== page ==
Saturday, January 21, 2012

That Week In Tickets: 26 December 2011 to 1 January 2012

Man, if I would have finished this on the bus ride home yesterday, I could have actually said I was caught up with TWIT. Instead, I went and saw not one, but two movies at Kendall Square last night.

Still, the plan is going to be to keep up with this in 2012, even if it means some late Sunday nights. For now, I'm closing out 2011 with this busy page:

This Week In Tickets!

It's kind of amusing to see Monkey Business just a couple days away from My Week with Marilyn; though the former was part of the Brattle's Ginger Rogers tribute series, it's got a great big picture of Marilyn Monroe on the cover if you buy it on DVD. She's really only got a supporting role in it, and that's kind of being generous with her contribution. Still, it wouldn't be much of a surprise that studios would later build movies around her being sexy the way they previously did around Fred & Ginger being able to dance; she seemed to hit an intersection of child-like innocence and fully-realized sexuality without making it sound creepy.

Michelle Williams does a pretty good job of capturing that in My Week with Marilyn, deliberately making it difficult to see where Norma Jean Baker ends and Marilyn Monroe begins, even while insisting they aren't exactly the same. Of course, I suspect that's a result of the source material, where even though Colin Clark may have felt like he was getting close to the woman, he was still only really meeting the movie star.

The Darkest Hour

* ¾ (out of four)
Seen 31 December 2011 in AMC Boston Common #9 (first-run, digital 3D)

There's a lot of product placement in The Darkest Hour, and I wonder if the filmmakers ever found themselves trying to rationalize all those shots of signage for McDonald's and Starbucks Coffee with Cyrillic lettering. See, they might say, we're doing a movie about an alien invasion, and by showing all of these American things, we're making a statement about how Moscow has, in a way, already been invaded...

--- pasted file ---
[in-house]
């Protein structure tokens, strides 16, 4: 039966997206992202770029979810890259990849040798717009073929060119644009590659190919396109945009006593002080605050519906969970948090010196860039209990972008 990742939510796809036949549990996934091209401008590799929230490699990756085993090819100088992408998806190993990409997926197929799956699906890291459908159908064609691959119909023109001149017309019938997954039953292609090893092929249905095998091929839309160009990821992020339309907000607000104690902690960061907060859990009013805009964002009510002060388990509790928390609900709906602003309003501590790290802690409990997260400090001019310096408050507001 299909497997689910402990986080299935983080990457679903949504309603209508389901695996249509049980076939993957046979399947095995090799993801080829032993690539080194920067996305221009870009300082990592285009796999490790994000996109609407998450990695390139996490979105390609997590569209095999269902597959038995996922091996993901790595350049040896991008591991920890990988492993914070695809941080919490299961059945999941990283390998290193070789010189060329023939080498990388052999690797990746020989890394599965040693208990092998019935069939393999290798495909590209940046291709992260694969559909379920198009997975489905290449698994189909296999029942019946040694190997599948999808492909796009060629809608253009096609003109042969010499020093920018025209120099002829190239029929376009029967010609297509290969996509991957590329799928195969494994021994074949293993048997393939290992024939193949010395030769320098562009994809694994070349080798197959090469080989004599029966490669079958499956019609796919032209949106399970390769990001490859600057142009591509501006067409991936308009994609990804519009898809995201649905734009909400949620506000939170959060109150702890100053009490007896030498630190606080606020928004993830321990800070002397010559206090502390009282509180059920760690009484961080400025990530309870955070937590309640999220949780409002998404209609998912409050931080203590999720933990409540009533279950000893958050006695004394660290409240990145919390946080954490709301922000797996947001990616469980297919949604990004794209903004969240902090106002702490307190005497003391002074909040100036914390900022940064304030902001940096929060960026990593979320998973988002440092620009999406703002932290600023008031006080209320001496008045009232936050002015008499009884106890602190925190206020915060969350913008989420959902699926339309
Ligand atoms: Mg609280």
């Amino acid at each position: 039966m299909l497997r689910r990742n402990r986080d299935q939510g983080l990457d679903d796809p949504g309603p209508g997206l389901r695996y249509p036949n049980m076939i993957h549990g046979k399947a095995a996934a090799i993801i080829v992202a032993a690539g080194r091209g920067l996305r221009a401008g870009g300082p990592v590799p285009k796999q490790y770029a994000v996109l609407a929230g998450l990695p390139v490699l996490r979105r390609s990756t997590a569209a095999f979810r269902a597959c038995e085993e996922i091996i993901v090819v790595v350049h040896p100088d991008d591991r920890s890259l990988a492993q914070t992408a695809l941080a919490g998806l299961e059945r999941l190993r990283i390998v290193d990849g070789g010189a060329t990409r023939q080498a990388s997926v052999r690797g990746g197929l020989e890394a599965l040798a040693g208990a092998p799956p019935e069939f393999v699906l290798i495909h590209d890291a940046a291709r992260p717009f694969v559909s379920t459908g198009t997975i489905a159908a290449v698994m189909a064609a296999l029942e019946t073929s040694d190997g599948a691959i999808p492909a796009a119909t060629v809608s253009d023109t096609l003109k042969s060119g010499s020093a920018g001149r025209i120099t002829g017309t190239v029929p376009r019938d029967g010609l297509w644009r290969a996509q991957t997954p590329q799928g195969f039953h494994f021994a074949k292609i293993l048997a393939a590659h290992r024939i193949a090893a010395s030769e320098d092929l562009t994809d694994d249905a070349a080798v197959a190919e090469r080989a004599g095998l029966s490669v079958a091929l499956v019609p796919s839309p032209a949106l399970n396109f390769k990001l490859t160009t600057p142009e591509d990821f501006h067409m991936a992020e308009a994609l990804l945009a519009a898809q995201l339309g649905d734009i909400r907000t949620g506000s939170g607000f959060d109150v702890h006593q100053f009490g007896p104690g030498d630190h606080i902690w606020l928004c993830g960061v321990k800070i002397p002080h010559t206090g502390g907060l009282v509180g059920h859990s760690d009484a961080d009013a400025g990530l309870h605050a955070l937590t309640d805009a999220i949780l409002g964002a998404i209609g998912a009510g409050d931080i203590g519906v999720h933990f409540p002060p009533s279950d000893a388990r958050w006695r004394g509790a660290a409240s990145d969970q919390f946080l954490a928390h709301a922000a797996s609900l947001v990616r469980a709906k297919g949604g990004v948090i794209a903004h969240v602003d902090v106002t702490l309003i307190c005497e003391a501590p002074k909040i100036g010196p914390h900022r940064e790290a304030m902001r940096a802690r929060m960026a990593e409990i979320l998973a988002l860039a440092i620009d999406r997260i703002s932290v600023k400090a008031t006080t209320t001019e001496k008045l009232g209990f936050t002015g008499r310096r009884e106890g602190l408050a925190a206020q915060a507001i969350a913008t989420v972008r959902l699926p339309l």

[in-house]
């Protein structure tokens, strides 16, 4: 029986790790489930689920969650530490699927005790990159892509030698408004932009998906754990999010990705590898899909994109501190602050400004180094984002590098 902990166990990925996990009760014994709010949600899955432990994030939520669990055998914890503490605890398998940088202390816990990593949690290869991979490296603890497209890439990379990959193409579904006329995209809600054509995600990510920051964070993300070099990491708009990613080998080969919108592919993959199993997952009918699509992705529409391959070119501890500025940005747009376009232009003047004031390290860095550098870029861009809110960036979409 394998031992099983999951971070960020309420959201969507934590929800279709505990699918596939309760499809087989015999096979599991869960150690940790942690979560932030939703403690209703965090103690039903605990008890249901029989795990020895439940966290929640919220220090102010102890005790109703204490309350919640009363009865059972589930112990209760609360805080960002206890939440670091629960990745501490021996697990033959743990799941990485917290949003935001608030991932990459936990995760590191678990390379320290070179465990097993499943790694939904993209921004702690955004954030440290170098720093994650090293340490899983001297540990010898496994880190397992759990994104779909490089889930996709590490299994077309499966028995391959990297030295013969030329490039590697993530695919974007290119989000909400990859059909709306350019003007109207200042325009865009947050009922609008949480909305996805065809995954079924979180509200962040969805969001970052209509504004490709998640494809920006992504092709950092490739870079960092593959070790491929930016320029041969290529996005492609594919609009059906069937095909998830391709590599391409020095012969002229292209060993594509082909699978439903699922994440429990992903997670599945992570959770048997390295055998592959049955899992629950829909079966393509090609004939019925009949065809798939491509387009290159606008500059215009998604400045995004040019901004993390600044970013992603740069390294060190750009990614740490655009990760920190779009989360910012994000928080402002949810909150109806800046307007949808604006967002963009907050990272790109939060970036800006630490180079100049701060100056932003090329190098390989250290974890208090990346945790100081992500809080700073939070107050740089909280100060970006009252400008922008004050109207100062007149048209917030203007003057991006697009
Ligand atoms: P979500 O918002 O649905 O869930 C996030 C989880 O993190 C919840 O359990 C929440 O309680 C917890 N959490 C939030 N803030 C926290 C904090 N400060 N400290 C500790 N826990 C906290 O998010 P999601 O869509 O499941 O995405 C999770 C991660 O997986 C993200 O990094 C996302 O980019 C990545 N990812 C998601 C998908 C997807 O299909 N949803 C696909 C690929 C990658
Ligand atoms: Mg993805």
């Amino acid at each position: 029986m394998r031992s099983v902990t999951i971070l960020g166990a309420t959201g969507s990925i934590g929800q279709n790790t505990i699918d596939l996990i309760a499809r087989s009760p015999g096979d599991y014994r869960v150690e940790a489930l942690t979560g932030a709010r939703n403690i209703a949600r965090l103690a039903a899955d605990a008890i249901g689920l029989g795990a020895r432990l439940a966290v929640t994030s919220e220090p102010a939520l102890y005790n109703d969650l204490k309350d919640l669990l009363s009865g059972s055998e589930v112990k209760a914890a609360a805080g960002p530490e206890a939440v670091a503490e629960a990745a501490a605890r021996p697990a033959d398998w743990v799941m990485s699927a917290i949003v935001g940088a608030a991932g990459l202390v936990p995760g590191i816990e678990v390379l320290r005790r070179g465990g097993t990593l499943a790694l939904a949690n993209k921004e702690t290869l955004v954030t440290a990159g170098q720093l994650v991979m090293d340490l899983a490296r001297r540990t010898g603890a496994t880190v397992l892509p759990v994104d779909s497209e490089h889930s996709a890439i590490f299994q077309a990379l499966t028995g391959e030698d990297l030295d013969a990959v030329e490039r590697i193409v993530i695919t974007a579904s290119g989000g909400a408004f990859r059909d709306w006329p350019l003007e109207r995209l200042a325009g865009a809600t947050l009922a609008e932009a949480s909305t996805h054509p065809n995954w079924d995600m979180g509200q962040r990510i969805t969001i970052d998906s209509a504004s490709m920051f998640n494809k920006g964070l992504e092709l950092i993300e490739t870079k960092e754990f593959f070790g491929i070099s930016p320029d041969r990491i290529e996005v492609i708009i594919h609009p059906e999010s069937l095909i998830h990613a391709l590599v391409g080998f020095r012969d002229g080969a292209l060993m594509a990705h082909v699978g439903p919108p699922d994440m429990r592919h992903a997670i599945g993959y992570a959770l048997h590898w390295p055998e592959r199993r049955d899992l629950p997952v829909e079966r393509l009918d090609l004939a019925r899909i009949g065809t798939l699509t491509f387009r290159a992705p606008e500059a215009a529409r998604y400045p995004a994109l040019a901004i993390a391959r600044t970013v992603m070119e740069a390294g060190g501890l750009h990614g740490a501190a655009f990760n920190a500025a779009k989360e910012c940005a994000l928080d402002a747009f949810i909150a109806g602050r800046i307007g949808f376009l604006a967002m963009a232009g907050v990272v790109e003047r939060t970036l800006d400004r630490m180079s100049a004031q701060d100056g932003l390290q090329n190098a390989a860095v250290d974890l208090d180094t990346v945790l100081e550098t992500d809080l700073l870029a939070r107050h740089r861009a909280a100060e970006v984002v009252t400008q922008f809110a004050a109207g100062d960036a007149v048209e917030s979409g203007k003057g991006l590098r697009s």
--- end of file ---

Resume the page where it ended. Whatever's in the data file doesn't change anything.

It's the sort of thing you almost have to say; otherwise you're looking at a movie that feels like a string of compromises and wondering what you gained by them. It's set in Moscow, but follows a group of Americans almost exclusively for the first half, and never really has them come across cultural or language barriers when more actual Russians show up. It's shot in 3D, but what good is that when the villains are mostly invisible? It needs to end, but wants to leave the possibility of sequels open.

And, on top of that, it's just not very good. There are certainly signs that director Chris Gorak could stage a pretty good action scene given some inspiration, and while the CGI for the aliens could use a little more money thrown at it, the vision of a suddenly devastated Moscow (which appears to be a truly beautiful city) is quite impressive. The movie just can't escape how utterly generic it is, though - it is full of interchangeable characters, the aliens are a bland cross of between familiar grays and Dan Dare's Mekon, and it doesn't add even one original concept to the annals of post-apocalyptic adventure.

I don't think that The Darkest Hour was ever going to be a great movie, but even as sci-fi/horror "product" it fails to stand out from the crowd for much more than a couple of cool shots. Some of the people involved will undoubtedly do good work someday, but this tops out at "kind of slick for a low budget" (if it had a low budget).

The Girl with the Dragon Tattoo (USA)
Monkey Business & The Major and the Minor
Swing Time & The Gay Divorcee
The Darkest Hour
My Week With Marilyn
War Horse

1 comment:

Myron said...
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